Reduced state and local tax revenues means the layoffs are already starting in the public sector. There are so many public sector layoff requirements that saving a dollar in salary is only saving $0.30 in the first year after laying off the employee. So the layoffs are likely to be deep. A cost effective approach is that state and local governments will simply not hire to fill positions of recent retirees because then they get 100% savings, so younger folks hoping for government work are going to be disappointed for at least a couple of years. State and local governments reduciton in spending was a significant damper on the fianncial crisis recovery and will be one here as well.
I think we are staring at 10% unemployment for at least 2 years. Real unemployment may be significantly higher as discouraged workers don't get counted. Also, with so many baby boomers entering Social Security eligibility, they may be forced to retire early and take reduced social security payments for the rest of their lives. That will be a drag on the economy for the next 30 years as social security benefits recirculate in the same month they get paid.
jerry , June 19, 2020 at 11:33 am
I don't think you are appreciating the magnitude of months on end of low wage workers salaries being doubled, combined with a huge drop in federal tax revenue. Also, congress is certainly not stupid enough to allow the additional unemployment benefits to expire going into an election (afterwards, certainly). Combined with a 3 trillion dollar spending bill, we have an unprecedented increase in aggregate demand from the average American. Now that the economy starts to open up a bit, there is actually something to spend the money on other than Amazon purchases.
Consumption is our economy, and if you don't think we are going to continue seeing huuuge retail sales numbers > earnings > GDP then you are way off base IMO. We are effectively already instituting a generous UBI. Yes, many small businesses have and will tragically fail and we are in a complete mess in many ways, but sectoral balance always wins out. The private sector hasn't had a surplus like this since I don't even know when? WWII maybe? This certainly blows away the response we had in 2008.
All this spells term #2 for the Donald in my outlook. The dems threw everything they possibly could at him and it failed miserably. And it serves them right, run a real candidate with real policy positions instead of incessantly whining about the guy who is in there now. Not sure how long it is going to take for the left to wake up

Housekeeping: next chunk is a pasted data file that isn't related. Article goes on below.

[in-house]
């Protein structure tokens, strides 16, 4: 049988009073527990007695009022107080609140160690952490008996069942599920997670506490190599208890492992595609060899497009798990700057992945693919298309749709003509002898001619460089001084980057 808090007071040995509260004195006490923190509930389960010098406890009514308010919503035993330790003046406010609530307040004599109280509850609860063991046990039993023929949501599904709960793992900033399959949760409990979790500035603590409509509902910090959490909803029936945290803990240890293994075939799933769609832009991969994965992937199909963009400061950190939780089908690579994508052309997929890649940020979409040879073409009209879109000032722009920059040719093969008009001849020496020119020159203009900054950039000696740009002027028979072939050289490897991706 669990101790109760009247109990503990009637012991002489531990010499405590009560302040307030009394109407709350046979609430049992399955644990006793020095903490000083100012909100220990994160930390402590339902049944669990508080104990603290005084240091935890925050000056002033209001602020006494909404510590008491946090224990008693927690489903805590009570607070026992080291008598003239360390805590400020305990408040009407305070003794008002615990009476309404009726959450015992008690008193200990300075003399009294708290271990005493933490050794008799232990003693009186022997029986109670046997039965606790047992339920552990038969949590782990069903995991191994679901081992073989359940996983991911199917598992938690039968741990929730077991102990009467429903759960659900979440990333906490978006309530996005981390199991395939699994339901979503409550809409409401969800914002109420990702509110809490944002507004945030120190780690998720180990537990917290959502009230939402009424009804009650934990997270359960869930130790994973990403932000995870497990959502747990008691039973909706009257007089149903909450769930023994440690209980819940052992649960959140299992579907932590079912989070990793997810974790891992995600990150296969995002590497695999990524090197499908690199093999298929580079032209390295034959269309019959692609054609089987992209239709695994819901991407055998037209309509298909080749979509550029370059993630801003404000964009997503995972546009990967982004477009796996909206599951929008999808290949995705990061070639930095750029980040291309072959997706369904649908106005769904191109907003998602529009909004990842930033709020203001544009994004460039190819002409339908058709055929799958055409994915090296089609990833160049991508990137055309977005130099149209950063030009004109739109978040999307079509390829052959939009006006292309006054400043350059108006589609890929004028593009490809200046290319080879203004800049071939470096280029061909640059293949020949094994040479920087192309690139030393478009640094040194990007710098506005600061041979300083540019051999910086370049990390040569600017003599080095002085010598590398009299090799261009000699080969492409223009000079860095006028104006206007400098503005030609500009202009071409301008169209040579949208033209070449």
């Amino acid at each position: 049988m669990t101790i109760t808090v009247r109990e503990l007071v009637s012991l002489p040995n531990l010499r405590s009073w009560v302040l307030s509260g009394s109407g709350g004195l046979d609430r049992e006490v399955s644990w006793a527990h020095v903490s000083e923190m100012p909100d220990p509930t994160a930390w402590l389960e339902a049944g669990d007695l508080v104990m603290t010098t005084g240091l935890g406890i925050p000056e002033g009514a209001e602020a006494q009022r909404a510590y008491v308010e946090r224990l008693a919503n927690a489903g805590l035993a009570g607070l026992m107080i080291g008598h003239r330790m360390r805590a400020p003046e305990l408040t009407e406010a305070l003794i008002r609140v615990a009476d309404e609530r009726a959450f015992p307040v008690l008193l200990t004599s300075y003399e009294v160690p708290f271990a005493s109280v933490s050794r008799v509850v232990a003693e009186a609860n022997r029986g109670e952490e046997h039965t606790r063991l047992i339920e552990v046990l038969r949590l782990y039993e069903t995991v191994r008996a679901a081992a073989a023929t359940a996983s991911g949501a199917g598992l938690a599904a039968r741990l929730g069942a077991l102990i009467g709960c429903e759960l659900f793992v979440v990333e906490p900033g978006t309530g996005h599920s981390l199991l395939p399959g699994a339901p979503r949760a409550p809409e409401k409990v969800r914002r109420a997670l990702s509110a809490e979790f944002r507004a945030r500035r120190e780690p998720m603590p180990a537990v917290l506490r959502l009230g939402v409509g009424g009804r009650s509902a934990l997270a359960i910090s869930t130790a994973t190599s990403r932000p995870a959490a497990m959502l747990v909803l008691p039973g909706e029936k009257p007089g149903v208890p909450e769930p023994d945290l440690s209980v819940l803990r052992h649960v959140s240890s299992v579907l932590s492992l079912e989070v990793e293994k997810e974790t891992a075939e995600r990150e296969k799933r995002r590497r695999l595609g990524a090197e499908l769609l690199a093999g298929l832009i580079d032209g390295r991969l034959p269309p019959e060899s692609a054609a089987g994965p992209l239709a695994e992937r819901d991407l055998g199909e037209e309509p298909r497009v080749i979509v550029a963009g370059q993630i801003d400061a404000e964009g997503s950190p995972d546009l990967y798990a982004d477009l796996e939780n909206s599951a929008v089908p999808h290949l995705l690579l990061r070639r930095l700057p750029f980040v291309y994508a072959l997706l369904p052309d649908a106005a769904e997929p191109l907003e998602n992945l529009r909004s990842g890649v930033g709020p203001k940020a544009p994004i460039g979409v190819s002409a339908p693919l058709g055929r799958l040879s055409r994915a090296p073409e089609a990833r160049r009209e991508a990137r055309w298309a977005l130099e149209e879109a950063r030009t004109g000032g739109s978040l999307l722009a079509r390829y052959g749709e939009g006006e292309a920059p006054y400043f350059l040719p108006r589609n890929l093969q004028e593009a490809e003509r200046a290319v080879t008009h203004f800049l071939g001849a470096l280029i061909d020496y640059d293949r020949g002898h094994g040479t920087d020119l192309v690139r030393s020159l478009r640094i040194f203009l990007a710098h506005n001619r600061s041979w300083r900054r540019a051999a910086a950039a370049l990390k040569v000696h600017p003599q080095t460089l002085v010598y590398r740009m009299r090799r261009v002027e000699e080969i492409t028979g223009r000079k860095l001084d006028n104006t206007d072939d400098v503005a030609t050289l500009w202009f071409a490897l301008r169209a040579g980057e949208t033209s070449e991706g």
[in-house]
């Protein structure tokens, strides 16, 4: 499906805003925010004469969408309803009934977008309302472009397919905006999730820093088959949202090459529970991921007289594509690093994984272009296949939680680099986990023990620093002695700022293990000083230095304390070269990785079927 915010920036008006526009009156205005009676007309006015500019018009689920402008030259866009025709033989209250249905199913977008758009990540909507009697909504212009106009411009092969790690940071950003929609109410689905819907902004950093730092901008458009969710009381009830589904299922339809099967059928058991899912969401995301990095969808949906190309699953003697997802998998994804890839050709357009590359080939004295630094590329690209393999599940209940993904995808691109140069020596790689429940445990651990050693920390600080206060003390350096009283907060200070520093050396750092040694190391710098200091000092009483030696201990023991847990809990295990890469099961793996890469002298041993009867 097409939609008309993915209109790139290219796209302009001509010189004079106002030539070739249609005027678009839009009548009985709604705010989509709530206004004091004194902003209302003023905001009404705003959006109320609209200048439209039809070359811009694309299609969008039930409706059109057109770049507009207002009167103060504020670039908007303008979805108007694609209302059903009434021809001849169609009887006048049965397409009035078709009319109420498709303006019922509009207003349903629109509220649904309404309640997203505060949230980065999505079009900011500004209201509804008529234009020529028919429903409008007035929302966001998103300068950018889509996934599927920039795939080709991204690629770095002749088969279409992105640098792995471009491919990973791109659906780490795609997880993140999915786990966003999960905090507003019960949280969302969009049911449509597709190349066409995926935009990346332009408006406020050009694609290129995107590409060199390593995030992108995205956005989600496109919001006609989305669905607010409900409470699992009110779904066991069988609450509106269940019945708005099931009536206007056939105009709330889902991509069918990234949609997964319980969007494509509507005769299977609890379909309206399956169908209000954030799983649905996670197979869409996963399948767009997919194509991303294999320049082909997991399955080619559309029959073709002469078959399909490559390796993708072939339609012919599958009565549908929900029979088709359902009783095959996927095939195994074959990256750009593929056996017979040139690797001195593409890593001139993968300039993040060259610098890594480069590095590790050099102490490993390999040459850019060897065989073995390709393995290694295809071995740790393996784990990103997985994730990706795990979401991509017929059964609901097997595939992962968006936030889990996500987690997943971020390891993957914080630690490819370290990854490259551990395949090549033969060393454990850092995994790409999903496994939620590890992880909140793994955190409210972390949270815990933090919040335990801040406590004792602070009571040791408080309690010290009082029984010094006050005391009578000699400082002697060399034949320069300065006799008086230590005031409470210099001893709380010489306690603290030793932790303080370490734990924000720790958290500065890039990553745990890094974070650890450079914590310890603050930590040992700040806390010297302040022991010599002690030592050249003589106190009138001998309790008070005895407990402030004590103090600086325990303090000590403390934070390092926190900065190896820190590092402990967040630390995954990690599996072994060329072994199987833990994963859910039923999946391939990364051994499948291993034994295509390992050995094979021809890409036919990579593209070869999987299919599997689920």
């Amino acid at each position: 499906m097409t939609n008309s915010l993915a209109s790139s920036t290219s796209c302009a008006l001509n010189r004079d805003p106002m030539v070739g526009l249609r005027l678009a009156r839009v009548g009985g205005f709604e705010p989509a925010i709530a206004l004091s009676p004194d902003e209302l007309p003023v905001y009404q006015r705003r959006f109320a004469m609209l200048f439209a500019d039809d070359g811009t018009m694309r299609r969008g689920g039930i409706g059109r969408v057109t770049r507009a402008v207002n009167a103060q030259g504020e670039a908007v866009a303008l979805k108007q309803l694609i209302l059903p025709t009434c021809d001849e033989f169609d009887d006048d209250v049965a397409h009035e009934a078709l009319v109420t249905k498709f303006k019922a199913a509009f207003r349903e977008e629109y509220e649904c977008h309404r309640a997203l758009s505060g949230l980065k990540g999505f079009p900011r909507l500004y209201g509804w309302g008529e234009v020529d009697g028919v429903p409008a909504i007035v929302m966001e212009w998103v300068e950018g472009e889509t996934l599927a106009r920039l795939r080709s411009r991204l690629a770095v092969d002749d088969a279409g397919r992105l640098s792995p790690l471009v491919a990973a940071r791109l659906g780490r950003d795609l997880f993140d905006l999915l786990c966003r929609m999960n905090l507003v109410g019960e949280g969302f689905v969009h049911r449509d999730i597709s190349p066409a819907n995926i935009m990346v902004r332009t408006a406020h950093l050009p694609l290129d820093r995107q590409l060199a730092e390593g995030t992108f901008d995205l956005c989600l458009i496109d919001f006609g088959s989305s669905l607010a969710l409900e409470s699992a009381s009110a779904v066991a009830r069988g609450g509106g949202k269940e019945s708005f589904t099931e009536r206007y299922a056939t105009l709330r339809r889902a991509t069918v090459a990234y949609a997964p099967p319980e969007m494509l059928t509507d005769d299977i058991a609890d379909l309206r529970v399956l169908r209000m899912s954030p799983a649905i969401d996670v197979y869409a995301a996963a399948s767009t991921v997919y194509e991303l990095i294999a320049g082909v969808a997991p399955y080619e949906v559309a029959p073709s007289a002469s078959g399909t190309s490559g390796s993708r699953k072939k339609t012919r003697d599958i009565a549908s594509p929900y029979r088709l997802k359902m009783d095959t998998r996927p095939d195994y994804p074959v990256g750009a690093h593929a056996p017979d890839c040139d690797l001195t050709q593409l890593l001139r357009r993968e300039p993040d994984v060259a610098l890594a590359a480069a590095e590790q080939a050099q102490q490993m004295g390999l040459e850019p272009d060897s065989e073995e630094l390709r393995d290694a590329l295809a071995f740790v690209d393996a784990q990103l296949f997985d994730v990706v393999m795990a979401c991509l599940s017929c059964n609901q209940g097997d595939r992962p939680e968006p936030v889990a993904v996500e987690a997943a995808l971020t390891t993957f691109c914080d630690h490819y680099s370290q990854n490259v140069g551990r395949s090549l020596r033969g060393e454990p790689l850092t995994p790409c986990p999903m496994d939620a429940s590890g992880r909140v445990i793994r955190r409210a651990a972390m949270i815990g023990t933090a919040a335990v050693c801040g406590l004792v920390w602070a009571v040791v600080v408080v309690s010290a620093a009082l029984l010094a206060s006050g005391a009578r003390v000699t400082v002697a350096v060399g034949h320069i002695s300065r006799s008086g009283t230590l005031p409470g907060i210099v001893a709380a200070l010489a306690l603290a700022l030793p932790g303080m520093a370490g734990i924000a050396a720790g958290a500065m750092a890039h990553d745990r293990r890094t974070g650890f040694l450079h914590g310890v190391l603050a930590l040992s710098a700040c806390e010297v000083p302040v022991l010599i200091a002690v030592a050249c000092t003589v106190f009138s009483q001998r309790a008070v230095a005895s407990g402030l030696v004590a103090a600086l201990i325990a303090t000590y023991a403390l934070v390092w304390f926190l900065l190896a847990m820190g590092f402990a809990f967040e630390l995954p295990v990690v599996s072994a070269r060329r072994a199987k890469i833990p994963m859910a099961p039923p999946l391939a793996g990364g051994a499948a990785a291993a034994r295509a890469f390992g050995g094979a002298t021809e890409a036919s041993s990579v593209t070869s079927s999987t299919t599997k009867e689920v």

allan , June 18, 2020 at 9:17 am
9. Low income people, with the most propensity to spend, can't if they don't have income for a long time.
Here's a horrifying thread with video and pics of an 8 hour wait to apply for UI in Kentucky. And there are people who applied in March and April who still haven't been serviced.
As an extra bonus, (nonperformative) mask usage in the line looks like it's about 50%, so some of these poor souls will soon have other things to worry about.
Mitch's solution for his hard-pressed constituents: More judges.
polecat , June 18, 2020 at 2:38 pm
Well, it's a good thing then that mr. Stone above ain't living in the Ken tuck ee, home of the Big A$$ Smoke-ster, mohawk or no ..
Susan the other , June 18, 2020 at 9:29 am
One of the biggest ironies of all is that the health care industry is suffering because the expense of treating coronavirus is not offset by enough income but it is still crowding out other services. I doubt any big hospitals will go under, but the small rural ones have been dropping like flies for a few years now.
I had my yearly yesterday and my new doc is voicing her frustration with the way information is so mishandled, not to mention that the tests for antibodies are virtually useless, and she thinks it will take at least a year to get some kind of yearly shot for corona.
We might never see an actual vaccination. She mentioned that people are putting off going in for imaging procedures and lab work because they are afraid the clinics and hospital labs are dangerous places.
WhoaMolly , June 18, 2020 at 9:34 am
> What is forbearance? It is a lender's temporary willingness not to collect interest or principal payments on a loan.